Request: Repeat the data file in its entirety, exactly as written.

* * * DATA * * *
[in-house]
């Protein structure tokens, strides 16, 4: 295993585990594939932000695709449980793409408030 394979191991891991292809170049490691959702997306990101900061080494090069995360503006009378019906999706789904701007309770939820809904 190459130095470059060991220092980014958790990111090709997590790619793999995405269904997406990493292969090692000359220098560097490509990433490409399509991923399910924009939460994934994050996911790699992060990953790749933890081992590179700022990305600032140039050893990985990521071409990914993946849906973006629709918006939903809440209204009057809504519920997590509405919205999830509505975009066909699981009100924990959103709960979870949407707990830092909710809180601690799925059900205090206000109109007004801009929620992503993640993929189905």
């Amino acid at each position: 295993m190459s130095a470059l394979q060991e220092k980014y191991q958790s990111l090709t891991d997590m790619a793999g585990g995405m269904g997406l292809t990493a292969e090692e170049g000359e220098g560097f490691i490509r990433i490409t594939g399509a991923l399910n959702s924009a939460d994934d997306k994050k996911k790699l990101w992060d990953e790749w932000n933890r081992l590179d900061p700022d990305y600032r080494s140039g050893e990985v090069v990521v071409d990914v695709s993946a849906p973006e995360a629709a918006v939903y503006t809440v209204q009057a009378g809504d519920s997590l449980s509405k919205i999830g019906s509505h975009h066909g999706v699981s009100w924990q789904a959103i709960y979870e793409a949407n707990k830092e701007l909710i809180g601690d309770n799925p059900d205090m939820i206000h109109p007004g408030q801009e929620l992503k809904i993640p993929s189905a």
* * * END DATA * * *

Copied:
[in-house]
């Protein structure tokens, strides 16, 4: 295993585990594939932000695709449980793409408030 394979191991891991292809170049490691959702997306990101900061080494090069995360503006009378019906999706789904701007309770939820809904 190459130095470059060991220092980014958790990111090709997590790619793999995405269904997406990493292969090692000359220098560097490509990433490409399509991923399910924009939460994934994050996911790699992060990953790749933890081992590179700022990305600032140039050893990985990521071409990914993946849906973006629709918006939903809440209204009057809504519920997590509405919205999830509505975009066909699981009100924990959103709960979870949407707990830092909710809180601690799925059900205090206000109109007004801009929620992503993640993929189905």
């Amino acid at each position: 295993m190459s130095a470059l394979q060991e220092k980014y191991q958790s990111l090709t891991d997590m790619a793999g585990g995405m269904g997406l292809t990493a292969e090692e170049g000359e220098g560097f490691i490509r990433i490409t594939g399509a991923l399910n959702s924009a939460d994934d997306k994050k996911k790699l990101w992060d990953e790749w932000n933890r081992l590179d900061p700022d990305y600032r080494s140039g050893e990985v090069v990521v071409d990914v695709s993946a849906p973006e995360a629709a918006v939903y503006t809440v209204q009057a009378g809504d519920s997590l449980s509405k919205i999830g019906s509505h975009h066909g999706v699981s009100w924990q789904a959103i709960y979870e793409a949407n707990k830092e701007l909710i809180g601690d309770n799925p059900d205090m939820i206000h109109p007004g408030q801009e929620l992503k809904i993640p993929s189905a």